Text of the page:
Cloud storage services with resumable upload are another way to improve large file upload. In this case, you get a chance to renew your data transfer operation if any failure interrupts your upload.

Resume upload works in a way of sending multiple requests, with pieces of your information. So you don’t have to restart the upload process from the very beginning but from the moment where it stopped.

Google Cloud Storage has a resumable upload feature and recommends it for large file upload. If you’re a Google Drive user, you can achieve the same effect by using Google API.

How to get the most of your Google Workspace

By the way, multipart/parallel upload in Amazon S3 works according to the same principle of resumable upload. So feel free to use this tool as well when uploading large volumes of info.

7. Use upload acceleration technology

Of course, things will be much easier for you if you incorporate acceleration technology. This type of technology is designed to speed up your data transfers. So you’ll upload large files much faster and without extra manipulations.

Each cloud storage offers its own acceleration tools. And you’ll get the best results in this case because of using native technology. For example, you might choose AWS Snowfall, AWS Data Sync, or Amazon S3 Transfer Acceleration for moving big data to S3.

Use acceleration technology
Image from Pixabay

On the flip side, options like AWS Import/Export Disk and Azure Import/Export services are usually very costly. Sometimes, they also require you to have some technical background.

As an alternative, you might use one-size-fits-all solutions offered by many third-party tools. For example, Pics.io DAM has a data migration tool. It helps you move data between cloud storage services. These could be files of any scale, by the way.

You can find lots of other tools to upload large volumes of data to your cloud storage. Here are just a few examples:

How to share large files online, straight from the cloud

So, uploading files is only one part of the journey. There is also a question of sharing them.

Most common cloud storage options like Google Drive let you generate a direct link to a file in one click. Simple and does the job most of the time. When you want to send a bunch of files, it becomes a bit more unwieldy.

The biggest problem is that the recipient can't always visually preview files, which is especially unfortunate if we are talking about media files, like photos or videos.

The biggest problem is that the recipient can't always visually preview files, which is especially unfortunate if we are talking about media files, like photos or videos. That is why some cloud storage and file management options offer a better way. Pics.io call their take on better assets sharing Websites.

Websites let you share multiple files as an interactive gallery. Each file can be previewed and commented on before download. This is especially useful in a business environment for a pitch meeting or a presentation. Instead of worrying about all the ways how to present information in an easy and digestible way, Pics.io can do that all for you in just one click.

Receive Files Directly to Your Cloud Storage

There is another way how Pics.io can solve worries about receiving large files thanks to Inboxes. Inboxes allow others to upload files directly to your cloud storage, so you can circumvent that awkward midpoint where they host file on some third-party service or send it to you as an attachment, and then you need to download it and reupload it to your storage for safekeeping.

The problem that only keeps intensifying

Big data is the new reality of today’s business world. By collecting and analyzing information, companies worldwide improve their decision-making. The result is better customer service, target marketing, cost reduction, enhanced security, and productivity. Together all these lead to increased profits, of course.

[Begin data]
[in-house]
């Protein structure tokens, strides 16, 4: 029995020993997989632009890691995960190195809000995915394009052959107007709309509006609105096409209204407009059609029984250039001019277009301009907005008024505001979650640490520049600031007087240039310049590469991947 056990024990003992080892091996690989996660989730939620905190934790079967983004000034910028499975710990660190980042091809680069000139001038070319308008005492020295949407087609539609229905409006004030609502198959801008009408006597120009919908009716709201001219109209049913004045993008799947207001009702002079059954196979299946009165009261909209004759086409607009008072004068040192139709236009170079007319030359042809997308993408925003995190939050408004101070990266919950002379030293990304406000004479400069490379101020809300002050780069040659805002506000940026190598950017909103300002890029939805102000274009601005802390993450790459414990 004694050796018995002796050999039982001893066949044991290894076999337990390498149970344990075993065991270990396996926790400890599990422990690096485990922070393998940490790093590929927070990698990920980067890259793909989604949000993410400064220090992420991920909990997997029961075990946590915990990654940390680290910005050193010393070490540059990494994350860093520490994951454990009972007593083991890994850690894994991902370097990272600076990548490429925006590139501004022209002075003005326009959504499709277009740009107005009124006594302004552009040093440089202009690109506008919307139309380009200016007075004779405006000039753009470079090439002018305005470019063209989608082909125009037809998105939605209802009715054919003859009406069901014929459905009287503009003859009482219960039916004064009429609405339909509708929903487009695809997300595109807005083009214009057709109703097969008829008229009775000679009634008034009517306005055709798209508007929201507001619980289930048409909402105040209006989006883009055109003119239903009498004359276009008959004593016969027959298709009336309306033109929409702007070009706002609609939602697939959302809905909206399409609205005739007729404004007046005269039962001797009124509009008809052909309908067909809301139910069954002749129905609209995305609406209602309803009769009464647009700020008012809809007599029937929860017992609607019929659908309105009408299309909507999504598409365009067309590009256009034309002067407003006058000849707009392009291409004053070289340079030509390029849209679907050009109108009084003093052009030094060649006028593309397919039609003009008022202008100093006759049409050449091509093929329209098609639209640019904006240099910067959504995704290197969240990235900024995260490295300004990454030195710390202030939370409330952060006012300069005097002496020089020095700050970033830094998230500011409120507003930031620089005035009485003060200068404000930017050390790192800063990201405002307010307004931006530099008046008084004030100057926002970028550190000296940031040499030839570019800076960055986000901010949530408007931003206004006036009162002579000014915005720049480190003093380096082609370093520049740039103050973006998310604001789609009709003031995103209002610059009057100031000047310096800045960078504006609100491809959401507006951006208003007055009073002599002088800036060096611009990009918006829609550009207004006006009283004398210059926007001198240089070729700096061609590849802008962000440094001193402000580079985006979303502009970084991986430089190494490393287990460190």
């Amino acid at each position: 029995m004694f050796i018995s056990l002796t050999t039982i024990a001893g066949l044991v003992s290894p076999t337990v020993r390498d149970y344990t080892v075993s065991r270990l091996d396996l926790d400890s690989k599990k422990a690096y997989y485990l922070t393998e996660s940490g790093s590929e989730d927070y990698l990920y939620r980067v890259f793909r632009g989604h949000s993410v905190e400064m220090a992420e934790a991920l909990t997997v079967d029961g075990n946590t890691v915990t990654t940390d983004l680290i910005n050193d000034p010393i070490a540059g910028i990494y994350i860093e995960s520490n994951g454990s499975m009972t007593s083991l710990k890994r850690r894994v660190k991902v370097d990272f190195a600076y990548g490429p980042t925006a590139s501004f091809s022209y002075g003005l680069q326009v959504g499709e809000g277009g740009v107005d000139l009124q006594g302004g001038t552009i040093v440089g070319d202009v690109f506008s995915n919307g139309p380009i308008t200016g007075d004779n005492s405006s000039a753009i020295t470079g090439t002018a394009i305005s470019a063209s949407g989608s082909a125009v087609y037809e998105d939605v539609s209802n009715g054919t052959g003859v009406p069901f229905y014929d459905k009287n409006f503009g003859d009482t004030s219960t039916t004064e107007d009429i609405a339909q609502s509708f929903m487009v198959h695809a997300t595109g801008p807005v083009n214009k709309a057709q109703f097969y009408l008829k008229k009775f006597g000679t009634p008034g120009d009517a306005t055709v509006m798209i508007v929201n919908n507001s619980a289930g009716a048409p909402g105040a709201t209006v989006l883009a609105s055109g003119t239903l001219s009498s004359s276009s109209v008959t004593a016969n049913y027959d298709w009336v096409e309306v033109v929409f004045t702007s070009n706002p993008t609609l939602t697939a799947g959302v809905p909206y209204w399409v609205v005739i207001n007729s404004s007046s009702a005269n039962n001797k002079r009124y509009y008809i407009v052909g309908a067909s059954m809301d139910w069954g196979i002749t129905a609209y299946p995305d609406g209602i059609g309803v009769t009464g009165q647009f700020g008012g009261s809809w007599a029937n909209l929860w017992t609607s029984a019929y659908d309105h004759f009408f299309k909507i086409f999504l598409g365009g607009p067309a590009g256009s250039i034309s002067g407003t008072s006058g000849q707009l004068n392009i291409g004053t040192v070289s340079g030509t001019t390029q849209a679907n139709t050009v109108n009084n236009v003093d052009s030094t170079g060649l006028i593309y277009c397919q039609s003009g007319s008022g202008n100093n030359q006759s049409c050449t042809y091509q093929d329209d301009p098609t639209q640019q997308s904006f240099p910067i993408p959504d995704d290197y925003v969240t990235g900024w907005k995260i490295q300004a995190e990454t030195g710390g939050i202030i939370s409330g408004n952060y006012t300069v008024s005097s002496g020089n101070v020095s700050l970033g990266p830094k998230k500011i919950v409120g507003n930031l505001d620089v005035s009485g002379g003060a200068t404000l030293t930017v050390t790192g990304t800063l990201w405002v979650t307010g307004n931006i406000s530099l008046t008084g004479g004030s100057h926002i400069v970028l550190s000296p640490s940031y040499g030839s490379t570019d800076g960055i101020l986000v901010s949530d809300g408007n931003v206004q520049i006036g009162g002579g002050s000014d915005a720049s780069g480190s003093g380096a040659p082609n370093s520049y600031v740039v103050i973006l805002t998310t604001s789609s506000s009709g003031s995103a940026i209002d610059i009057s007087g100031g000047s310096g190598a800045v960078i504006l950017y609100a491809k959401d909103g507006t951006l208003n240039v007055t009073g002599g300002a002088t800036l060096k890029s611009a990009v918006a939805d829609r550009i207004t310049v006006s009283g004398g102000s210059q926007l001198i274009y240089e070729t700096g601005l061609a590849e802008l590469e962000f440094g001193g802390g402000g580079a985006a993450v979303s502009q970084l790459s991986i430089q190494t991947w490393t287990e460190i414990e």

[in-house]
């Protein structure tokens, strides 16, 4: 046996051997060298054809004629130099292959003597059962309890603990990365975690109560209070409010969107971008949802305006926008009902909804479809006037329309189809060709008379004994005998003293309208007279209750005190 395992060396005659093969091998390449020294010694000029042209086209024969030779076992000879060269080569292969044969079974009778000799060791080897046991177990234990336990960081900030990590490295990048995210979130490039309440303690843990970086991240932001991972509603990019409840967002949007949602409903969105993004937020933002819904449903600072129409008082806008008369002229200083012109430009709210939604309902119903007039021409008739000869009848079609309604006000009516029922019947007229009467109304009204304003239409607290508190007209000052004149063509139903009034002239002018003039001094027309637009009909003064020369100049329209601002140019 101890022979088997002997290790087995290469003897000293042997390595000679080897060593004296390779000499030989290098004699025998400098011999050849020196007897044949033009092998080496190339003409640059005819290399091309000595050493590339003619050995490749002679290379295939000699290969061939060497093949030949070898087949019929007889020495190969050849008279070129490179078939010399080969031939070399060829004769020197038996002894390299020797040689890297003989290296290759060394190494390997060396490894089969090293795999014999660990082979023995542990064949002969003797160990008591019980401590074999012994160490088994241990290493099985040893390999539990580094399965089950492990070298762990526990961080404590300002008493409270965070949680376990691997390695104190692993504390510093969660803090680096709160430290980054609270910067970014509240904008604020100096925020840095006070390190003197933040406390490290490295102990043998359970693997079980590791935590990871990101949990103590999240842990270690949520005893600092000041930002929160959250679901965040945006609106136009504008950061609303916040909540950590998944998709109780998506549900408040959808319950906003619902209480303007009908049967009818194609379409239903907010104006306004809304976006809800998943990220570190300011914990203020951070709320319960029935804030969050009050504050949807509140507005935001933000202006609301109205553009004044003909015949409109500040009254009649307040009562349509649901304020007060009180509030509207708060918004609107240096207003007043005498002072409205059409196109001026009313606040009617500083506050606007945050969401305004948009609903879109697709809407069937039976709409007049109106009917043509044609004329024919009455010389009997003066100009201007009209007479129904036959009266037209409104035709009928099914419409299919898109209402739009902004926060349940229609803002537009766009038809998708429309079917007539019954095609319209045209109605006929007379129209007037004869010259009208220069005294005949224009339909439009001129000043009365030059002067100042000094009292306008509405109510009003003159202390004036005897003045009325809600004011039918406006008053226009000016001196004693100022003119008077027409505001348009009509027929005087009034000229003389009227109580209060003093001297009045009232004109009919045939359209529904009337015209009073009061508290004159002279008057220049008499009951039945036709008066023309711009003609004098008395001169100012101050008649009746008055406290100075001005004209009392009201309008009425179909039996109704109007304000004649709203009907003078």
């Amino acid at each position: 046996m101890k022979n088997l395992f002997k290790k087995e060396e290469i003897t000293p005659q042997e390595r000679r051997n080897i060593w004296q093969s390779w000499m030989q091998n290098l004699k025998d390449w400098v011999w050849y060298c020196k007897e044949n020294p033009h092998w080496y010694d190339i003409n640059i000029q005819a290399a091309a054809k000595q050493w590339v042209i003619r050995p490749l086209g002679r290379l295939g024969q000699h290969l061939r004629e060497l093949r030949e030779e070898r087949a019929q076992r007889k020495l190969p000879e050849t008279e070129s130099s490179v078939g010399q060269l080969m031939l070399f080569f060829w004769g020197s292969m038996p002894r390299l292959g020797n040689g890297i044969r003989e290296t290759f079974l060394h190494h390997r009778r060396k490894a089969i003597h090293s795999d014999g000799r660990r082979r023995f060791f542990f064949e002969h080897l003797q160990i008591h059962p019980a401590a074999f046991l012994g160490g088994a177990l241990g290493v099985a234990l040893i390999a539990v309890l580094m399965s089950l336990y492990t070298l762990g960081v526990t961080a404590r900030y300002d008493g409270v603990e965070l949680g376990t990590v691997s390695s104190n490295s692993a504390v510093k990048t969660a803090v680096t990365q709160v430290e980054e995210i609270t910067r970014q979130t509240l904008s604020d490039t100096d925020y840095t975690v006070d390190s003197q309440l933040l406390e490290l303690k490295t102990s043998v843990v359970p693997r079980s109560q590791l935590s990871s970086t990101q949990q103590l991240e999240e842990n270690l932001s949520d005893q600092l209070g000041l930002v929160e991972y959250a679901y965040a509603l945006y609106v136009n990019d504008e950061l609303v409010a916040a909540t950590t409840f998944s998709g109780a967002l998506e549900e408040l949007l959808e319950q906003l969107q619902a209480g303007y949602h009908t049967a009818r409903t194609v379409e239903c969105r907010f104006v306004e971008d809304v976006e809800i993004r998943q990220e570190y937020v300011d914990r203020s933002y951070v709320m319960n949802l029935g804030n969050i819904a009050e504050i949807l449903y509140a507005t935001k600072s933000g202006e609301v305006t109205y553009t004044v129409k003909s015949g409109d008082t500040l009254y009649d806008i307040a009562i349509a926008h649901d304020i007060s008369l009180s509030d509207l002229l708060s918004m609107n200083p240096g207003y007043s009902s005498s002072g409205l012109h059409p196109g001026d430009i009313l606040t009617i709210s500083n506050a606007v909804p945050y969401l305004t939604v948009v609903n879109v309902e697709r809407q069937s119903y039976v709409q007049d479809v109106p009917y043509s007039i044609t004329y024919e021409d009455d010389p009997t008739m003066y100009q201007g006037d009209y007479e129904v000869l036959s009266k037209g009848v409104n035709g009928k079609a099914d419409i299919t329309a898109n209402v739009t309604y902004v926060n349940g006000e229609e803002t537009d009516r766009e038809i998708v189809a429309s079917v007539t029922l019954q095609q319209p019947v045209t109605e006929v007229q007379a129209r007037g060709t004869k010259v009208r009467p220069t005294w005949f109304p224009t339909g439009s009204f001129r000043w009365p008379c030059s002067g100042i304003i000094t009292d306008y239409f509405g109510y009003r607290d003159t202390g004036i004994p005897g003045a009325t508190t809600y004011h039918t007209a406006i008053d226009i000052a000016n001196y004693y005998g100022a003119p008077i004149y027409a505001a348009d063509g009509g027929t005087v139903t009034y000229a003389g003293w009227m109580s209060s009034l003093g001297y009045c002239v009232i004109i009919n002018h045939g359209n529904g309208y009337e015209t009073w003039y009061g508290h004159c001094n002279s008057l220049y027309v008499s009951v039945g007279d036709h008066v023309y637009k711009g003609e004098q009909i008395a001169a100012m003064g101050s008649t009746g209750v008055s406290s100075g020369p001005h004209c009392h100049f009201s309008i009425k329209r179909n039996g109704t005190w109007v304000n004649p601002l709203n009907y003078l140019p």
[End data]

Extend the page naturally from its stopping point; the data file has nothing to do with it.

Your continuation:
Statistics say that US companies in all sectors store hundreds of terabytes per company. To make it more clear, look at the next example:

A critical remark here is that half of these corporate data is stored in the cloud today. And more to be moved to if to follow the trend. So now the logical question comes to a head: how long does it take to upload big data to the cloud?

< figure class="kg-card kg-image-card kg-card-hascaption">Share of corporate data stored in the cloud in organizations worldwide from 2015 to 2020
Share of corporate data stored in the cloud in organizations worldwide from 2015 to 2020

Of course, it’s difficult to give a straightforward answer. There are lots of factors here: the business location, its bandwidth, Internet connection, and so on. Still, some preliminary calculations result in a 2-day upload per 100 GB.

Not everyone’s ready to wait so long! If you consider that a typical length of quality video file could reach up to 5-7 GB, video producers would have to spend half their working time uploading files to the cloud. But it’s counterproductive, isn’t it?

So let’s consider best practices to upload large volumes of data easily.

A few takeaways

With adopting 4K video and Ultra HD, media files are getting only bigger. And we have to find ways to upload large volumes of info more quickly and easily. In this post, we’ve offered you 7 basic troubleshooting if you cannot upload a large file:

  • Breaking up the file into pieces;
  • Compressing the file;
  • Improving your upload speed;
  • Checking storage size limits;
  • Using block-level data transfer;
  • Getting advantage of resumable upload;
  • Adopting upload acceleration software.

If your cloud storage doesn’t meet your requirements in file organization and distribution, consider incorporating Digital Asset Management. Working on top of your storage, this tool helps you access and organize your assets productively. And recently, Pics.io has released its own storage & become an all-in-one DAM solution.

Pics.io Team
Welcome to Pics.io blog, where you'll get useful tips, resources & best practices on how digital asset management can help your business to manage & distribute digital content on top of cloud storage.